Ravensbrück was a notorious women's concentration camp during World War II, located in northern Germany, 90 km north of Berlin. Construction of the camp began in November 1938 by SS leader Heinrich Himmler and was unusual in that it was a camp primarily for women. The camp opened in May 1939. In the spring of 1941, the SS authorities established a small men's camp adjacent to the main camp. Between 1939 and 1945, over 130,000 female prisoners passed through the Ravensbrück camp system; only between 15,000 to 32,000 survived. Although the inmates came from every country in German-occupied Europe, the largest single national group incarcerated in the camp consisted of Polish women.

The first prisoners at Ravensbrück were approximately 1,000 women. The SS had transferred these prisoners from the Lichtenburgwomen's concentration camp in Saxony in May 1939. By the end of 1942, the inmate population of Ravensbrück had grown to about 10,000. In January 1945, the camp had more than 45,000 women prisoners.

There were children in the camp as well. At first, they arrived with mothers who were Gypsies or Jews incarcerated in the camp or were born to imprisoned women. There were few of them at the time. There were a few Czech children from Lidice in July 1942. Later the children in the camp represented almost all nations of Europe occupied by Germany. Between April and October 1944 their number increased considerably, consisting of two groups. One group comprised Roma children with their mothers or sisters brought into the camp after the Roma camp in Auschwitz-Birkenau was closed. The other group included mostly children who were brought with Polish mothers sent to Ravensbrück after the collapse of the Warsaw Uprising of 1944, and Jewish children after the Budapest Ghetto was closed. With a few exceptions all these children died of starvation.

Ravensbrück had 40 sub-camps used for slave labor that were spread across an area from the Baltic Sea to Bavaria. Besides the male Nazi administrators, the camp staff included over 150 female SS guards assigned to oversee the prisoners at one time during the camp's operational period. Ravensbrück served as a training camp for over 4,000 female overseers. Quite a few of these women went on to serve as chief wardresses in other camps. Several dozen block overseers (Blockführerinnen), accompanied by dogs, SS men and whips oversaw the prisoners in their living quarters in Ravensbrück, at roll call, and during food distribution. These women were usually described as inhumane and sadistic.  Elfriede Muller, an SS Aufseherin in the camp was so harsh that the prisoners nicknamed her "The Beast of Ravensbrück."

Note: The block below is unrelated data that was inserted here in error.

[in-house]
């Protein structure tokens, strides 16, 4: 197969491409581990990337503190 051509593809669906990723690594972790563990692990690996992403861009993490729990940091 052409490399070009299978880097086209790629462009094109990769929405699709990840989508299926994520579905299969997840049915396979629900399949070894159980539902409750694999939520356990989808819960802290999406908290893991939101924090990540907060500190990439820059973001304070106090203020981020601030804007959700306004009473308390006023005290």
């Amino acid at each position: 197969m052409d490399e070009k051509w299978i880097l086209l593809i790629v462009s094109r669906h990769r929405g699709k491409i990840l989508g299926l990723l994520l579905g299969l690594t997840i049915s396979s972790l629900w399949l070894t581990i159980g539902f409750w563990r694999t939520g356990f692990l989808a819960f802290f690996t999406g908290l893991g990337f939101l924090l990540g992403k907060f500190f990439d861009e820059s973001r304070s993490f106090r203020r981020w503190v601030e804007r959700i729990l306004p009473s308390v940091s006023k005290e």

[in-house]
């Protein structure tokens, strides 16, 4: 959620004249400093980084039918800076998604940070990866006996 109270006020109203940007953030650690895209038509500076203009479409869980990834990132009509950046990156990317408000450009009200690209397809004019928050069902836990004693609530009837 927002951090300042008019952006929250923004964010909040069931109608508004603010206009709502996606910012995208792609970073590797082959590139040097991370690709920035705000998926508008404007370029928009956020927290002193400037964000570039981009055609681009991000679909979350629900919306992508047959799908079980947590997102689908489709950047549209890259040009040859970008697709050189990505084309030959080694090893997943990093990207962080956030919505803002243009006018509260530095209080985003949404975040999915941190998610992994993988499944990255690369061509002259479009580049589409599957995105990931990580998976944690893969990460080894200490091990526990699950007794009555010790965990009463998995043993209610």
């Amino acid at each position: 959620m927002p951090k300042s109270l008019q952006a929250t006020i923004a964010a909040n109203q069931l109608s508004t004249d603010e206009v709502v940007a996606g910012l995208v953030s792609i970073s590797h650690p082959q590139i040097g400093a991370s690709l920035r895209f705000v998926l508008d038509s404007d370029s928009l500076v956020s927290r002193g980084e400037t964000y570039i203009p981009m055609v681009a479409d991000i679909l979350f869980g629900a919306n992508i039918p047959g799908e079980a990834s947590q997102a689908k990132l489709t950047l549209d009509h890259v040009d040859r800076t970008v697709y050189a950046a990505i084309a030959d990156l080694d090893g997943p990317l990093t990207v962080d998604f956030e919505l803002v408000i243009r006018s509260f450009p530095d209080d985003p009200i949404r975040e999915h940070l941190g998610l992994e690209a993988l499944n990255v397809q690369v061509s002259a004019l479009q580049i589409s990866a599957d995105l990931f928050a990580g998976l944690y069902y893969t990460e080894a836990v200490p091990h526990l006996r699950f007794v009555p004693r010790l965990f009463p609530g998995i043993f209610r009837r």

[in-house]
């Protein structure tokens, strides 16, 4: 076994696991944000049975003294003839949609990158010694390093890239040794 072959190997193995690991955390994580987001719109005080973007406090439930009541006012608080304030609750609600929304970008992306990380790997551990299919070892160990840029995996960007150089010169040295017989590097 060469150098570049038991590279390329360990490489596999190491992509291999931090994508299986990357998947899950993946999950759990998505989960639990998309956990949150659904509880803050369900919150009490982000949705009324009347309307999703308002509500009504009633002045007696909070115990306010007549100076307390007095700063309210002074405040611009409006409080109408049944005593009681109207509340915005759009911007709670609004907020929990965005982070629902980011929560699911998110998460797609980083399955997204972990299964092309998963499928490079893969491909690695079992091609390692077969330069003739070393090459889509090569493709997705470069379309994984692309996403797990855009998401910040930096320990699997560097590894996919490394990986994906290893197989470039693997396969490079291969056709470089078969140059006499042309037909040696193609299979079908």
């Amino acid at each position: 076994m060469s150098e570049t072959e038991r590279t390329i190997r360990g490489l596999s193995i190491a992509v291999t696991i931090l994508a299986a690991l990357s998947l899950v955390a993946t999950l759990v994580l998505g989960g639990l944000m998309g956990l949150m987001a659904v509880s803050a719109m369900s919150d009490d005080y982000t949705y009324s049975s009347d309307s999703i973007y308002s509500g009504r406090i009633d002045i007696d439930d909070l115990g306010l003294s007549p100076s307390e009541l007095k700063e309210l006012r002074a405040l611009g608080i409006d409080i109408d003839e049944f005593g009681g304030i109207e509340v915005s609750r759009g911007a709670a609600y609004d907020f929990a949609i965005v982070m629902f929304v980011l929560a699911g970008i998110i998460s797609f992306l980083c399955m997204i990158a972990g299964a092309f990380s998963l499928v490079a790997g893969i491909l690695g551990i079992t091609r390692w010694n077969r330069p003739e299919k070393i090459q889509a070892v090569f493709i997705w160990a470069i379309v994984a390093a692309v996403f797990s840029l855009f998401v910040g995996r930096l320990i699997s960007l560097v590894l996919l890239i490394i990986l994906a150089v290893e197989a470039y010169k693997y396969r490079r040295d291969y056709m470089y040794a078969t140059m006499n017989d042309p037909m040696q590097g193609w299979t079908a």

Inmates at Ravensbrück suffered greatly. Living in subhuman conditions, thousands were shot, strangled, gassed, buried alive, or worked to death. Periodically, the SS authorities subjected prisoners in the camp to "selections" in which the Germans isolated those prisoners considered too weak or injured to work and killed them. At first, "selected" prisoners were shot. Beginning in 1942, they were transferred to "euthanasia" killing centers or to the Auschwitz-Birkenau extermination camp. The SS staff also murdered some prisoners in the camp infirmary by lethal injection.

With the Soviet Army's rapid approach in the Spring of 1945, the SS decided to exterminate as many prisoners as they could in order to avoid leaving anyone to testify as to what had happened in the camp. With the Russians only hours away, at the end of March, the SS ordered the women still physically well enough to walk to leave the camp, forcing over 20,000 prisoners on a death march toward northern Mecklenburg. Shortly before the evacuation, the Germans had handed over 7,000 female prisoners, mostly French, to officials of the Swedish and Danish Red Cross. Less than 3,500 malnourished and sickly women and 300 men remained in the camp when it was liberated by the Red Army on April 30, 1945. The survivors of the Death March were liberated in the following hours by a Russian scout unit.